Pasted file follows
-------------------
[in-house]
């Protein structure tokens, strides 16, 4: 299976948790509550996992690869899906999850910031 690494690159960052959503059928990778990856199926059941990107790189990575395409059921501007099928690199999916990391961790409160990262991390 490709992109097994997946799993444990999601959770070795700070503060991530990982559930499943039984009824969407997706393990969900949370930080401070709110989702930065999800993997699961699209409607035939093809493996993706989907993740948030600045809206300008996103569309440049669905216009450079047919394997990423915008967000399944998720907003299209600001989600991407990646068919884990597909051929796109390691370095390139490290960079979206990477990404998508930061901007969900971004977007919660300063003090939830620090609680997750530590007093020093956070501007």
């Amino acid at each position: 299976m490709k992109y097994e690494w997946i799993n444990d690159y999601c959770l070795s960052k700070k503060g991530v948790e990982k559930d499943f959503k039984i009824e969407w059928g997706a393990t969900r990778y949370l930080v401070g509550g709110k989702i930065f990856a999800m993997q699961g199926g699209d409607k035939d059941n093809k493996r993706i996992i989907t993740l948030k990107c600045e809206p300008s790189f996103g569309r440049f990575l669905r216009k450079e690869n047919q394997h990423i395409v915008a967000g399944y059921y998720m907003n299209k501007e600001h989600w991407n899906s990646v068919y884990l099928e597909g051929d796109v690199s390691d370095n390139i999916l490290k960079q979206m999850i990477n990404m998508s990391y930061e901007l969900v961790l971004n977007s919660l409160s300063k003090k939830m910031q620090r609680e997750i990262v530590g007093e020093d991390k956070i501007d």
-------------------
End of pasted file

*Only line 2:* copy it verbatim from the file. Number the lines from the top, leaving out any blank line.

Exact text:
């Protein structure tokens, strides 16, 4: 299976948790509550996992690869899906999850910031 690494690159960052959503059928990778990856199926059941990107790189990575395409059921501007099928690199999916990391961790409160990262991390 490709992109097994997946799993444990999601959770070795700070503060991530990982559930499943039984009824969407997706393990969900949370930080401070709110989702930065999800993997699961699209409607035939093809493996993706989907993740948030600045809206300008996103569309440049669905216009450079047919394997990423915008967000399944998720907003299209600001989600991407990646068919884990597909051929796109390691370095390139490290960079979206990477990404998508930061901007969900971004977007919660300063003090939830620090609680997750530590007093020093956070501007």